Social Distancing

Social distancing measures are taken to restrict when and where people can gather to stop or slow the spread of infectious diseases. Social distancing measures include limiting large groups of people coming together, closing buildings and canceling events.


Public Service Announcement: Coronavirus (COVID-19) Update

We realize that you may have questions about coronavirus (COVID-19) and want to make sure you have the latest information:

  • As of March 15, 2020, there are no known cases of coronavirus infection reported in the Tri-County area. There are 106 confirmed cases in the State of Florida.
  • At the present time, more people may be concerned about being infected with coronavirus than actually have it. 
  • Most people who develop symptoms from the virus have a flu-like illness.
  • Influenza can cause serious medical problems, therefore, immunization against influenza is strongly encouraged. At this time, there is no vaccine or specific treatment available for the coronavirus.
  • For mild cases, rest, fluids, good hand-washing and time will resolve most infections.
  • Even persons with mild infections can help the prevention effort by limiting their exposure to others and following the guidance that has been outlined, including self-quarantine.
  • Additionally, thorough hand washing with soap, respiratory etiquette, such as covering coughs and sneezes, avoiding touching your eyes, nose and mouth, and avoiding contact with others if you are sick are helpful measures to reduce disease transmission in a general sense (including coronavirus). 
  • Persons who recently have returned from foreign travel are advised to self-quarantine by remaining at home for 14 days upon return. If these persons develop symptoms (fever, productive cough/shortness of breath), they should contact the local health department. 
  • Testing is not widely available as of March 15, 2020. Commercial laboratories and the Department of Health are working to increase testing capacity.
  • Since there is no specific treatment for COVID-19, both a positive and negative test results are treated based only on clinical symptoms.
  • For general public concerns and questions, the State of Florida Department of Health has established a dedicated call center at 866-779-6121
  • Latest updates from the Centers for Disease Control (CDC) can be found online at https://www.cdc.gov/coronavirus/2019-ncov/summary.html or the Florida Department of Health at http://www.floridahealth.gov/diseases-and-conditions/COVID-19/.

 



Healthy Eating for Older Adults

Eating right and staying fit are important regardless of your age. As we get older, however, our bodies require different nutrition, so it becomes even more important to make the right choices.

Healthy eating, regular physical activity and a positive mindset can help you live not only a longer life, but a more fulfilling and happy one. These important components can also delay health issues, including diabetes and high blood pressure.

How do you achieve this important balance?
It doesn’t have to be complicated. With some simple planning, you can ensure you are getting the right nutrition at the right time each day. Experts agree that planning out your daily menu using good food choices is key to success. Doing so will keep you on track and give you more dedicated time to the physical activities you enjoy because you won’t be spending as much time in the kitchen.

How do you get started?
The National Institute on Aging recommends making a shopping list. Doing so will not only remind you to shop for the foods you should be eating, but will help you stick to your food budget. They have even provided a handy My Shopping Listwith nutritious, healthy options to take with you to the grocery store.

After shopping, build your meals following a simple, healthy, balanced diet by:

  • Changing up your protein choices to include lean meats, fish, beans, peas and lentils, low-fat cottage cheese, pork loin and bison.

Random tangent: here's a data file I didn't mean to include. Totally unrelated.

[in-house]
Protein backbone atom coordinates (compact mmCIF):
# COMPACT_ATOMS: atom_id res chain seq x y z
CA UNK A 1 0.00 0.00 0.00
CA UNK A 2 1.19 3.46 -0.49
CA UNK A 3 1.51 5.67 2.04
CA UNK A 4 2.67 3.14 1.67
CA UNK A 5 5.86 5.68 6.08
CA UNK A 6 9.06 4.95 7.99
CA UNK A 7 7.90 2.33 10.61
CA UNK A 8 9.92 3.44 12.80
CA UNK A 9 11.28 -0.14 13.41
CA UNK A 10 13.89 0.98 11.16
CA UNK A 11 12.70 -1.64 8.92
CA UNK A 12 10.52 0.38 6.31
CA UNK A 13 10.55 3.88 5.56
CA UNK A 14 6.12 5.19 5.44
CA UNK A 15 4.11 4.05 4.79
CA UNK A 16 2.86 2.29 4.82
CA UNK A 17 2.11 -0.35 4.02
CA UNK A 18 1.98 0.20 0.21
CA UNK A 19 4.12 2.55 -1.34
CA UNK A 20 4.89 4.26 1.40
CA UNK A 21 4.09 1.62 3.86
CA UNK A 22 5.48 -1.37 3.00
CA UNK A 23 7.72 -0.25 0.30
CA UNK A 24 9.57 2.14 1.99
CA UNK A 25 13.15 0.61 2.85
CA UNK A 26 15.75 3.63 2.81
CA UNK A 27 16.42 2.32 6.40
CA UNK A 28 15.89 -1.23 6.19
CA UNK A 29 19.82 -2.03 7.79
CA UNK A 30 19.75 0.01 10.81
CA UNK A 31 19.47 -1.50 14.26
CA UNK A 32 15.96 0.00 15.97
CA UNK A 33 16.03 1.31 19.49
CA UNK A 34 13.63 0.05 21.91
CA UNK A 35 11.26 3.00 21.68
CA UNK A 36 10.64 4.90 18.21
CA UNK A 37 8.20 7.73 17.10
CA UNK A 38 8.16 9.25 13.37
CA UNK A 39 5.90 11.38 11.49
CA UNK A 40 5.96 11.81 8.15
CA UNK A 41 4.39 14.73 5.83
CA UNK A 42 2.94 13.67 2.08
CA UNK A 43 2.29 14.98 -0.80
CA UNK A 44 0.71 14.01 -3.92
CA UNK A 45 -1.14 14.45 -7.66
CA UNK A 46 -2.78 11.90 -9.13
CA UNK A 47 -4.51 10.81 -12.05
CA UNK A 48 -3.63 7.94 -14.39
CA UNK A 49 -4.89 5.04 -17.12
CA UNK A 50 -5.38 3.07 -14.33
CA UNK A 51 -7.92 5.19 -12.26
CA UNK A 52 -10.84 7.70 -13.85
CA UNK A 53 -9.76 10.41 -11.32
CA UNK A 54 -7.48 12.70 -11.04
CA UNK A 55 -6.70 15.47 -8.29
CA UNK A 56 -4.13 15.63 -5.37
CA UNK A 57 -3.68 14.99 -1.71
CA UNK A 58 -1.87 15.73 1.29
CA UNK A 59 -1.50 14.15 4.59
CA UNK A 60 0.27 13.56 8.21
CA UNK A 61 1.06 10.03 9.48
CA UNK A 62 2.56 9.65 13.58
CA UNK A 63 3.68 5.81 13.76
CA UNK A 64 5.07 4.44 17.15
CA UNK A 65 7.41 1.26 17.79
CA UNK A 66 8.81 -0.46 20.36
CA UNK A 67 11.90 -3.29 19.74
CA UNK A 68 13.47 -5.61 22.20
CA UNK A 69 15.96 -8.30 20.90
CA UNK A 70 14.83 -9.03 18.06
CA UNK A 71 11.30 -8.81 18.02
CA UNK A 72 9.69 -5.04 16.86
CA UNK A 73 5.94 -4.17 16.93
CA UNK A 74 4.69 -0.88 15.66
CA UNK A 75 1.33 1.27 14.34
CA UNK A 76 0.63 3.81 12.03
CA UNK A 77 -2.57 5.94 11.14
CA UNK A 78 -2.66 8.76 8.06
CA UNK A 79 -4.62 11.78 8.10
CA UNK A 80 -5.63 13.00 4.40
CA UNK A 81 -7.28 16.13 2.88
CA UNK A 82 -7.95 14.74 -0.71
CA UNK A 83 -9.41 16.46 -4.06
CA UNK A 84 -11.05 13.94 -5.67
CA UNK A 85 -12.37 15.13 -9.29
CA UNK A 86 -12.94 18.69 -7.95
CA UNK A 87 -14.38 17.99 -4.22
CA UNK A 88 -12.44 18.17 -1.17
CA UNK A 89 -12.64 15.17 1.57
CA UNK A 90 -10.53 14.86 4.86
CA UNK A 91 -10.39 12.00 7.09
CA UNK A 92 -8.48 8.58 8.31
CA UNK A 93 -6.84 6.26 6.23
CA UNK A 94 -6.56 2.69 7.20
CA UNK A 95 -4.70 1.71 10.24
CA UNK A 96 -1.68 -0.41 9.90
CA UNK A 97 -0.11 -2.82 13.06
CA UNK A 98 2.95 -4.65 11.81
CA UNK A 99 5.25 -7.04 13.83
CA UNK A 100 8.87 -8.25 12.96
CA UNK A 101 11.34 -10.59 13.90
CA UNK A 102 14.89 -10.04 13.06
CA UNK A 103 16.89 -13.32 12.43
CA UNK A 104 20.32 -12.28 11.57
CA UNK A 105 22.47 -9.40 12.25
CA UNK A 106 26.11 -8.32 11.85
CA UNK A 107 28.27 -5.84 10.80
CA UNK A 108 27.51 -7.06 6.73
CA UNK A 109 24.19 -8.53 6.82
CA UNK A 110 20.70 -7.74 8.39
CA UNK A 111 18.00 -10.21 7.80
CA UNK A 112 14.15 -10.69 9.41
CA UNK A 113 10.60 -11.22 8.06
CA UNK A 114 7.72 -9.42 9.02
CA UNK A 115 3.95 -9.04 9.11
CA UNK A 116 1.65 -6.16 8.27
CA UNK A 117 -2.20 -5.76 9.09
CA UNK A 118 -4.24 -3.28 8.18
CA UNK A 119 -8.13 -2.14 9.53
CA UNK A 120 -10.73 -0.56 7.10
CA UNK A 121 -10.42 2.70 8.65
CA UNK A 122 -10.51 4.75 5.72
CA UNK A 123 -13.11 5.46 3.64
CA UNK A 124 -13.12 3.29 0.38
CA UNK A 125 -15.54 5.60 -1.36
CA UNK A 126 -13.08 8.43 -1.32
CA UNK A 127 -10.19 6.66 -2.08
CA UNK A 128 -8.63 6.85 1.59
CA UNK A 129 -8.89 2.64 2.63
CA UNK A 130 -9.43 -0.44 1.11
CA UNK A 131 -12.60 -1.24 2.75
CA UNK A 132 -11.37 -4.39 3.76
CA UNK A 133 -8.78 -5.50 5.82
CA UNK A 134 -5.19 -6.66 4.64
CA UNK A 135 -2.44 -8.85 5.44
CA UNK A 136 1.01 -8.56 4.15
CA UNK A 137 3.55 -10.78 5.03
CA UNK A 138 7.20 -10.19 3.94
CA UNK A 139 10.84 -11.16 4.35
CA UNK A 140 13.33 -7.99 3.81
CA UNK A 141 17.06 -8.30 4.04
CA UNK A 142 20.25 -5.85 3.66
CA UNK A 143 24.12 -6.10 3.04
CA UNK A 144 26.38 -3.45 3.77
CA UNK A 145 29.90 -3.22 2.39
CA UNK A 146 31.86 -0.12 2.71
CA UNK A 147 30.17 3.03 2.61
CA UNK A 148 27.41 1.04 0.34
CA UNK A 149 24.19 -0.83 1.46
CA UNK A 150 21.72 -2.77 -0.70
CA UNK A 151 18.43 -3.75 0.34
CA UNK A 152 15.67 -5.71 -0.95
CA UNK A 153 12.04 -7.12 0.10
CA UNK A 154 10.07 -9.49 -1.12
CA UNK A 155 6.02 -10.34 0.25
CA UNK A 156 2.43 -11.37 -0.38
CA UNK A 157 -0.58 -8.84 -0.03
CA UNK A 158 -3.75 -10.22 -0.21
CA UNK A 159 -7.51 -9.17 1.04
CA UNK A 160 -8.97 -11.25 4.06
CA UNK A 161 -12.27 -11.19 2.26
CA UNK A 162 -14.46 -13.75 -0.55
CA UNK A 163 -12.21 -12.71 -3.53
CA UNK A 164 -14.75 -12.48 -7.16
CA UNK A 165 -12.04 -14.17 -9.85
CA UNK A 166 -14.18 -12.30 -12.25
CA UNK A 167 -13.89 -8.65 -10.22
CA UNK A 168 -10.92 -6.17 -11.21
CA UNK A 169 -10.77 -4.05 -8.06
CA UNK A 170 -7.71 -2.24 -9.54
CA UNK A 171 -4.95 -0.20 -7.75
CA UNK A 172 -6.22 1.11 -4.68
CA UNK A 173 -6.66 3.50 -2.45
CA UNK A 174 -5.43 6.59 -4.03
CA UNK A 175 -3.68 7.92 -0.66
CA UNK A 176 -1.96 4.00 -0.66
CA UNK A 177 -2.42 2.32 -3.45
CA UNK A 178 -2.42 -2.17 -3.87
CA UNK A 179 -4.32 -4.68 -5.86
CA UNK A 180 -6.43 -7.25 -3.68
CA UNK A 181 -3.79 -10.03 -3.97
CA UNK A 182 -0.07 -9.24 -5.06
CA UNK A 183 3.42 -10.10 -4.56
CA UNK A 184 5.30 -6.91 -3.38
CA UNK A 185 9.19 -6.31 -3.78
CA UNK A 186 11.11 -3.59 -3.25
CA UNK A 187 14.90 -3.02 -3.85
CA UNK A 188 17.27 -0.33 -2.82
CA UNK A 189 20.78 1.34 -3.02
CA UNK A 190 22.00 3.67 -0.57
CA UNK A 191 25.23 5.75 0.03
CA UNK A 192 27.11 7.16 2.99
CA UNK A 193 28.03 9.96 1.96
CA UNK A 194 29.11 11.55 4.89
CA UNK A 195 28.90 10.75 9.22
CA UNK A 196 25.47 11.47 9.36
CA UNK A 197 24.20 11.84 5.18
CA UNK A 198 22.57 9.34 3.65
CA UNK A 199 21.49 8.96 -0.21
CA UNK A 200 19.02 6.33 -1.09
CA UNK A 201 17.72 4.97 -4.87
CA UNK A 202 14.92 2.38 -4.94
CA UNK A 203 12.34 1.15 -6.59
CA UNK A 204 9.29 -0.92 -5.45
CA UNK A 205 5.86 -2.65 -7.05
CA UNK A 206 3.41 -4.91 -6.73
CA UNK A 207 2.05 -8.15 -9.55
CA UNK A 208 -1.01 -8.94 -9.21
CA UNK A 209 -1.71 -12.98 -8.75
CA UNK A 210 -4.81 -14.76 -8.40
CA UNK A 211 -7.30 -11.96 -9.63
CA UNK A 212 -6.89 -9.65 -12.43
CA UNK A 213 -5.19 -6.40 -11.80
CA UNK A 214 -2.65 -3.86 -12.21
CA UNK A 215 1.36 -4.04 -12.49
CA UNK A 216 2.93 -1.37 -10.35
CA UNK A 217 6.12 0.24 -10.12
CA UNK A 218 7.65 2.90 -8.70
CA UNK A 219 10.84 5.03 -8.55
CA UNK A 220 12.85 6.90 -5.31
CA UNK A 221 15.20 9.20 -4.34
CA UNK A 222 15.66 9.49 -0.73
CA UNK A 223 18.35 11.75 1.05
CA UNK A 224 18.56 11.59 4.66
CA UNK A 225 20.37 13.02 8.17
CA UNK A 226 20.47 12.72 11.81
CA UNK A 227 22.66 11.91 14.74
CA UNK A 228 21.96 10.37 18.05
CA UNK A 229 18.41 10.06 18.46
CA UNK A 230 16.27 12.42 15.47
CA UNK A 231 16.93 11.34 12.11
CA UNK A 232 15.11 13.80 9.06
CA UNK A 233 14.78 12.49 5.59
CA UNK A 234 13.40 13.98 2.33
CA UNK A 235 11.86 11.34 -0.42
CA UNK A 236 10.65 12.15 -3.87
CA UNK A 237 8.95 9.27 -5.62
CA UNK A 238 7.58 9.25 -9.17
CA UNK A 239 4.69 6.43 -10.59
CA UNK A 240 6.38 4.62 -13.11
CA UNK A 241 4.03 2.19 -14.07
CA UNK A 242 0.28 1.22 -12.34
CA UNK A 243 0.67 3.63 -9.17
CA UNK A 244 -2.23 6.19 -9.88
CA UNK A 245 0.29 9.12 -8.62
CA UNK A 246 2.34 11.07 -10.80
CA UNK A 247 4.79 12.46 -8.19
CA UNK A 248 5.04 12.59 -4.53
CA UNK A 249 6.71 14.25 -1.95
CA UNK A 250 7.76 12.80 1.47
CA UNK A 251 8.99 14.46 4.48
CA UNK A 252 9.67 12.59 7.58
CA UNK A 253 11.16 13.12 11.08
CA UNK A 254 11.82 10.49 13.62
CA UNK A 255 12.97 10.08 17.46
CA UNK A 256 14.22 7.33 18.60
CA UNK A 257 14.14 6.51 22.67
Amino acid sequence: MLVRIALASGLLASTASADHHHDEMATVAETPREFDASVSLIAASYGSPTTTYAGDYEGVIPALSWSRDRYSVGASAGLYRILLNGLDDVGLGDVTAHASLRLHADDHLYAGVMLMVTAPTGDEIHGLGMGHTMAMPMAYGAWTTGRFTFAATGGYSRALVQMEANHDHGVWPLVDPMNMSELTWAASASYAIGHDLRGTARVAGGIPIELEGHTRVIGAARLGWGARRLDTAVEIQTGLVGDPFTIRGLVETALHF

• Making at least half your grains whole grains.
  • Making half your plate vegetables and fruits.
  • Adding in three servings of low-fat or fat-free dairy daily (milk, yogurt or cheese) that are fortified with vitamin D to help keep your bones healthy.

Some additional healthy eating tips for seniors include:

  • Use less salt. As we get older, our sense of taste declines and we may reach for the salt shaker to add flavor to our food. This is not a good idea. According to the U.S. Food and Drug Administration, too much salt can lead to high blood pressure and other health issues, like stroke, kidney disease and heart disease. Use seasonings that don’t contain salt, like fresh herbs and spices instead
  • Use less sugar. Not only are refined sugars empty calories, but they add no nutritional value to your diet. Replace sugar heavy foods with fresh fruit, yams and other naturally sweet foods.
  • Choose healthy fats. Fats are a necessary part of any diet, but it is important to reduce or eliminate saturated and trans fats. Healthy fats such as olive oil, avocado, fish high in omega-3 fatty acids and nuts are all great choices.
  • Eat a variety of foods. It’s especially important to be aware of the variety of nutrients we are putting into our bodies as we age. Opt for a mix of lean protein, fruits and vegetable, whole grains and low-fat dairy products every day.

  • We can also help you right here at The Villages Health! Learn how to improve your eating and overall wellness choices at our Learning Center. We offer free classes and health screenings for the whole community that can help you achieve your personal health goals. Classes are free, but fill quickly. Be sure to invite a friend, neighbor or loved one. Registration is required.


    Register for a Nutrition Class


    Event Date Time Location
    Fiber & Mood Connection

    Fiber & Mood Connection

    29 space(s) remaining

    12/08/2021

    9:30 am - 10:30 am

    The Center for Advanced Healthcare at Brownwood A State-of-the-Art Medical Facility

    The Brain & Gut Connection

    The Brain & Gut Connection

    29 space(s) remaining

    12/15/2021

    9:00 am - 10:00 am

    The Center for Advanced Healthcare at Brownwood A State-of-the-Art Medical Facility

    How to Stay Fit during the Holidays

    How to Stay Fit during the Holidays

    9 space(s) remaining

    12/16/2021

    10:00 am - 11:00 am

    Mulberry Grove Care Center


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The Villages Health has been extremely good to me. I haven't felt this physically and mentally well for a long time. If you're rating it from one to 10, I'd give it a 10-plus.

Jack Danahy, Patient at Santa Barbara Care Center